NEARLY TWENTY THOUSAND FURS READY FOR SHIPMENT

Some of the old log buildings on St. Michael still stand, mute reminders of the day when the little island belonged to Russia. On a point of rock one may still see the small octagonal block house inside of which the diminutive but still-defiant rusty cannon arouse the interest of all visitors. In the stormy pioneer days, so we are told, these little six-pounders more than once proved effective when the post was in danger. They were considered sufficiently historic to be exhibited at the Seattle Exposition in 1909.

This is neither the time nor the place to record the story of the Klondike stampede, but that part of it which affected the island may be here related. When almost in the twinkling of an eye the desolate coast of Bering Sea became a veritable highway of nations, when all the available shipping facilities of the Pacific coast were soon exhausted, when ships from the Atlantic began coming around the Horn, when every part of the Pacific began to hum with Alaskan business,-the tide of traffic found it necessary to separate. One part of it sailed through the Inside Passage to Skagway. The other took the Outside Passage and entered through St. Michael. It is not a very convenient port, it is true, but it is the best there is. To St. Michael came all the heavy merchandise, the immense stocks of goods for trading and for individual use. This port thus became the gateway to the fabulously rich gold fields of the Yukon. St. Michael is, therefore, a large part of the history of the Klondike stampede.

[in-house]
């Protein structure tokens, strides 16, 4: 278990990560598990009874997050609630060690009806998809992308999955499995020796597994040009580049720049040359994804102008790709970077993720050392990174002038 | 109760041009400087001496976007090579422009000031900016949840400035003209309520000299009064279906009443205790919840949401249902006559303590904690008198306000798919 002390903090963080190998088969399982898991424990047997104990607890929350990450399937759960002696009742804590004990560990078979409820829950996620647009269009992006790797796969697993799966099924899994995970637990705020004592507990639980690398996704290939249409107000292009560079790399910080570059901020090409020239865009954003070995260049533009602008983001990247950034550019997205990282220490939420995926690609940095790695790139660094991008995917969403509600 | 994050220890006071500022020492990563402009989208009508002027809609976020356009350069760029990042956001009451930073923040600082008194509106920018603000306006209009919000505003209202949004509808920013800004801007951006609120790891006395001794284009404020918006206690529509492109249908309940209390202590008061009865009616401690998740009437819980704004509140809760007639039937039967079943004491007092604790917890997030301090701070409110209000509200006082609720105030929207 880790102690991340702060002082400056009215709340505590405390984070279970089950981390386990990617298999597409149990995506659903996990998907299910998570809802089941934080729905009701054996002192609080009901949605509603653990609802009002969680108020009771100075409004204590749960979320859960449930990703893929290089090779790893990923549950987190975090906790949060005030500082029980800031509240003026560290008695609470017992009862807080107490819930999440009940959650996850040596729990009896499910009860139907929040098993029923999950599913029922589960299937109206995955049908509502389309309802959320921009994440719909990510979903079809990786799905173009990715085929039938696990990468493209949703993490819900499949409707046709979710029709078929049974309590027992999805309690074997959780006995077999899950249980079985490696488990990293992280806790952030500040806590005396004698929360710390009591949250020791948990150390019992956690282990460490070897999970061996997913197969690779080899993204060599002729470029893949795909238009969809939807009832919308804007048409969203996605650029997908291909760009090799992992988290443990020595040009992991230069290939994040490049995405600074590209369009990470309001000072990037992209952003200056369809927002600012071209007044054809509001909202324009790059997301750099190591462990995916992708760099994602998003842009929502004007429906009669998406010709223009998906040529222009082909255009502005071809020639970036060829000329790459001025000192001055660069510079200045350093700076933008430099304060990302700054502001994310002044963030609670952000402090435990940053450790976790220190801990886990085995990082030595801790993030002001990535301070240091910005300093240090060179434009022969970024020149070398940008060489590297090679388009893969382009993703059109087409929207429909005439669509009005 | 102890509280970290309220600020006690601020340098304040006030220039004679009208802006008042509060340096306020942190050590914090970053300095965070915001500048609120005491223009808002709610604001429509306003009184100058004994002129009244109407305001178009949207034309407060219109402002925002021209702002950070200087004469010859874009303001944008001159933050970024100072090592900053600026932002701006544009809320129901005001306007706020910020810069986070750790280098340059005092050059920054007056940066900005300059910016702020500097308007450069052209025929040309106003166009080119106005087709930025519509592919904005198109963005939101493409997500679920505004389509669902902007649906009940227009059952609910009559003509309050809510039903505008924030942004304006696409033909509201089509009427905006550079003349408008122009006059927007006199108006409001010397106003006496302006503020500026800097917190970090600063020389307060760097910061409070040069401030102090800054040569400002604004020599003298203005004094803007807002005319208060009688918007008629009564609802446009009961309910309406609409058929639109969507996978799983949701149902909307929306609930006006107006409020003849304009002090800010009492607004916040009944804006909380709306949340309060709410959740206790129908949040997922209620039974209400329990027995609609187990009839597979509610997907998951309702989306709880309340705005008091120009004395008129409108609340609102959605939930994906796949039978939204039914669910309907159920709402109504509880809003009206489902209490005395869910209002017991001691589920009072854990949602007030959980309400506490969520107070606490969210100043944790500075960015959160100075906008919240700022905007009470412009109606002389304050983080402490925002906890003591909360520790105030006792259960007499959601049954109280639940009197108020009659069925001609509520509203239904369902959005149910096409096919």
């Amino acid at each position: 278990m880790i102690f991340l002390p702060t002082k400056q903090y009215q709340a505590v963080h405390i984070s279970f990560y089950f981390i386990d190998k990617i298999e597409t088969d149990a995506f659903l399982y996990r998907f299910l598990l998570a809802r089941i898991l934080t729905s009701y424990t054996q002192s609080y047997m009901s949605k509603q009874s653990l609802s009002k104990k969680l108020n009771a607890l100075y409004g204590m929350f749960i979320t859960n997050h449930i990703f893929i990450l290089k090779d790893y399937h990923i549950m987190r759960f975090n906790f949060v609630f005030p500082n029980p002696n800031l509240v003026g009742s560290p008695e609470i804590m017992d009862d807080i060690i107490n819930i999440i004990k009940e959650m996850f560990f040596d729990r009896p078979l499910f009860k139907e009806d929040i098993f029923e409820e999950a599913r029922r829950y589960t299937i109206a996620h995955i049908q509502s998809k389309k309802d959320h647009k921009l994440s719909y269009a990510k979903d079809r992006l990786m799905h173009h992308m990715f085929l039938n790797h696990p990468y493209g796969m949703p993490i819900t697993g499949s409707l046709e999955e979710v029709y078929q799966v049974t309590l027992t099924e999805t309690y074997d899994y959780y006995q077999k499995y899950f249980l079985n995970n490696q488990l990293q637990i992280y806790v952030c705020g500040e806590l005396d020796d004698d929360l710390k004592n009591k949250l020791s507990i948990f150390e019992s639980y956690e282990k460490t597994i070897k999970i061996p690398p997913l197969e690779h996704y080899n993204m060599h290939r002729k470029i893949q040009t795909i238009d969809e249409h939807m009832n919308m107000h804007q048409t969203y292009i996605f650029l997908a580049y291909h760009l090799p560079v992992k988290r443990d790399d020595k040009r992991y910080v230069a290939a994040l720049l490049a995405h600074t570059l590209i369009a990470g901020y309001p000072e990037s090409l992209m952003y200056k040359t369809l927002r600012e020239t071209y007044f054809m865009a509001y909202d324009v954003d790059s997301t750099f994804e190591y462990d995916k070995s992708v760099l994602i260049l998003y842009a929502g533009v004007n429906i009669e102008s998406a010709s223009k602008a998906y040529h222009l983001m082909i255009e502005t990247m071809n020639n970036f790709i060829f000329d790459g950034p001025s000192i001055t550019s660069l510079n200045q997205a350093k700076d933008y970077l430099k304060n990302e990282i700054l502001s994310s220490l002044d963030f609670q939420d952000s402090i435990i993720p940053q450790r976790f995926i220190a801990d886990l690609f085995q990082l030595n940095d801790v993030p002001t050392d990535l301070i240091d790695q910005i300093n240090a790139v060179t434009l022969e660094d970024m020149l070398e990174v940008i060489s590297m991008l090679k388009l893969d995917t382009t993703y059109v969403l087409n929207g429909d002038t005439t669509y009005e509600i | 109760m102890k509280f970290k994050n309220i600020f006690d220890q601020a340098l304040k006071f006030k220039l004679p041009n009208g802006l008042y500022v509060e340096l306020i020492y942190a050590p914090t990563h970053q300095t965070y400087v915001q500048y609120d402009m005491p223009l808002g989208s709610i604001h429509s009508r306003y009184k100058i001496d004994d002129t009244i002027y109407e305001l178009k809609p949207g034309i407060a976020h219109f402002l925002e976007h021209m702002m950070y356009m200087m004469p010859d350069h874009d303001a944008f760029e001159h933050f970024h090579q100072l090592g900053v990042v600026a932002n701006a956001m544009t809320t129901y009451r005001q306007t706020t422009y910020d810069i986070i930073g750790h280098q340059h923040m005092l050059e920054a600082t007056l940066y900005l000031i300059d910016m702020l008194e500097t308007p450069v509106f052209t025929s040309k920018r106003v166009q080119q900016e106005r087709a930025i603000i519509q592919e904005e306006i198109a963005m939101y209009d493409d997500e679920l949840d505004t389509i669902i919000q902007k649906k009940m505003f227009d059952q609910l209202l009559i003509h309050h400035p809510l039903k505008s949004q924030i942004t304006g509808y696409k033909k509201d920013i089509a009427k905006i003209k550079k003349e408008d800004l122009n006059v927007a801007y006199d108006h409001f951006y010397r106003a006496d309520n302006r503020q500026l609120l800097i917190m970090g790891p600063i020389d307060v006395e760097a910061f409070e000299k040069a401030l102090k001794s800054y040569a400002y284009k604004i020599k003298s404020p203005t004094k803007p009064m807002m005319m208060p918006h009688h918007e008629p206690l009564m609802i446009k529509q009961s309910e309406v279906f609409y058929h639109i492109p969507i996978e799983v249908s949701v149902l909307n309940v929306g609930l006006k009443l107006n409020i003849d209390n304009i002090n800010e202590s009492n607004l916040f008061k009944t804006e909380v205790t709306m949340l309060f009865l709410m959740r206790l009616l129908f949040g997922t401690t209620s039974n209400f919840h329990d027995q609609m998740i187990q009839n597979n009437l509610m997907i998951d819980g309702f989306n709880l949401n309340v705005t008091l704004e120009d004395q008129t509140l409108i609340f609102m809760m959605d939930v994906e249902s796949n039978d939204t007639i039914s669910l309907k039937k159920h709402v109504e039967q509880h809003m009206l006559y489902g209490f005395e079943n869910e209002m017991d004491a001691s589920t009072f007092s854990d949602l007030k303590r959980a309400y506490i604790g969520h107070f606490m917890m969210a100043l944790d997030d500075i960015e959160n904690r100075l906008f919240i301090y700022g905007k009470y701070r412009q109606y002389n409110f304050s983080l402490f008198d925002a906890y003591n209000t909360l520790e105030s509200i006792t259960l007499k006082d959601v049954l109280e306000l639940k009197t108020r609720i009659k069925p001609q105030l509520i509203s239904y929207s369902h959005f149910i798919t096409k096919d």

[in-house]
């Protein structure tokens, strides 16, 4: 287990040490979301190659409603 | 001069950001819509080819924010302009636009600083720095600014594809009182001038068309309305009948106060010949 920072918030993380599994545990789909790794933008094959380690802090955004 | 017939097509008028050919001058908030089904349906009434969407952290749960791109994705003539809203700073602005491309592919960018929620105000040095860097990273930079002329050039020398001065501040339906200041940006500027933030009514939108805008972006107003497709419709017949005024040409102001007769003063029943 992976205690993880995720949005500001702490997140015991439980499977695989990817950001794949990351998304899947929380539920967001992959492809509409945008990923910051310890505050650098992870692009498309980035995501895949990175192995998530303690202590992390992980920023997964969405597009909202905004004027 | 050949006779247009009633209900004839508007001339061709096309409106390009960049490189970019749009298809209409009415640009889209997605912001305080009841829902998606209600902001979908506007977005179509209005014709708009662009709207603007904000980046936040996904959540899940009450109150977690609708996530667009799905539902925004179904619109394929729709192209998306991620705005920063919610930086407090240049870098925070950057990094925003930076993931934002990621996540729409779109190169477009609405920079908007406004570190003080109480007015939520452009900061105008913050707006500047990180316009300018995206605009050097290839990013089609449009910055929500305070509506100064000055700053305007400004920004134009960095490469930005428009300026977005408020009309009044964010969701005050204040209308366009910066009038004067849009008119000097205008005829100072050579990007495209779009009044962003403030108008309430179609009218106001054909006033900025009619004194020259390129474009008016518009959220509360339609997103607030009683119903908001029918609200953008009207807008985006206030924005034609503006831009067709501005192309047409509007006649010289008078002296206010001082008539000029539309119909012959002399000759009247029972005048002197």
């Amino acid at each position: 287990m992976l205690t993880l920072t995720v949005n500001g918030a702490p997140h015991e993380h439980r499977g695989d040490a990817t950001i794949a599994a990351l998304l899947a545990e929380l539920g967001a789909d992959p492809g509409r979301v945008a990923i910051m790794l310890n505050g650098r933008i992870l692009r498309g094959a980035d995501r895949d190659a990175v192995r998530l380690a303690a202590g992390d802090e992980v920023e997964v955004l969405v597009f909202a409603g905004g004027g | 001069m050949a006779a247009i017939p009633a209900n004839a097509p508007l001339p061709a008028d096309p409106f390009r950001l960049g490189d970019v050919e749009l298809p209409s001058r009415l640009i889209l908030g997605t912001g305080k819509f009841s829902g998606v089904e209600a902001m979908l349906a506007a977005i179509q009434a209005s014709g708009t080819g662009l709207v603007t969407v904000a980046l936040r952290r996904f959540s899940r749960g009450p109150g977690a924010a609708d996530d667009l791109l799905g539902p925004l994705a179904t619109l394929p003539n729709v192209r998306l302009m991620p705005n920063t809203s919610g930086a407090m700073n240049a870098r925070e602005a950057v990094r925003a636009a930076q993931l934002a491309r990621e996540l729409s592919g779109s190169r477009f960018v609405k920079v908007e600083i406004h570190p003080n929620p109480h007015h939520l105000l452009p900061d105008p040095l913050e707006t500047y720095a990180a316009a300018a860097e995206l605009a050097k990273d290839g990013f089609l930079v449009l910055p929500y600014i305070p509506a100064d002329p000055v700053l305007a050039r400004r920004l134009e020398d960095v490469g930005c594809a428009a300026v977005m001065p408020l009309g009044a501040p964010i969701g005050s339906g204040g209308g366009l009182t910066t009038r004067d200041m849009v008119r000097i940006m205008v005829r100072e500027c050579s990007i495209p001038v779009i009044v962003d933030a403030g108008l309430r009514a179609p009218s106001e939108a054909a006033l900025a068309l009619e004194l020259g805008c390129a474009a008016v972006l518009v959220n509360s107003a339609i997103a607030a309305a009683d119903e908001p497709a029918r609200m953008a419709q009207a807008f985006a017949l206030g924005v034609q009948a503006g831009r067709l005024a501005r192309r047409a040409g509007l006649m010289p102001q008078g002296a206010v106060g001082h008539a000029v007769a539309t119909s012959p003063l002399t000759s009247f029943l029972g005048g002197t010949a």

The White Pass and Yukon Company is a transportation company which has operated for several years on the Yukon with headquarters at Dawson, Yukon Territory. T

his company believed that the best method of shipping supplies to Alaska would be to bring them in by way of Skagway, then over the White Pass and Yukon Railroad to Dawson, transferring them there to the White Pass boats and barges and floating them thence down the river to points in the interior. The Northern Navigation Company brought its freight to St. Michael by way of the Pacific Ocean and Bering Sea. It was then loaded on boats and barges and pushed up the river. What was a disadvantage to the White Pass people was a distinct advantage to the Northern Navigation Company. This was the fact that the lower part of the Yukon River below Lake Lebarge was free from ice from a month to six weeks earlier than that part of the river which lay between Lake Lebarge and Dawson. The method of the White Pass and Yukon Company held an unquestionable advantage in the saving of fuel. But as the greater number of the principal mining towns and supply points for the different mining districts lay below Lake Lebarge it was but natural that large shipments of freight for early summer delivery were consigned to the Northern Navigation Company, at St. Michael. A great rivalry sprang up between these two companies. Keen competition followed. But it was soon realized that each was working under difficulties which ought to be and could be remedied. The White Pass and Yukon Company was dependent upon the river transportation for existence. So a merger of the two seemed vital to the interests of both. In June, 1914, the White Pass and Yukon Company bought out the Northern Navigation Company, thus securing a monopoly of the Yukon from source to mouth. The result has been that the greater portion of the freight now shipped into the interior of Alaska is taken over the White Pass road and then floated down the river. This has seriously affected St. Michael, of course, as it has deprived this once busy little city of the greater part of her revenue.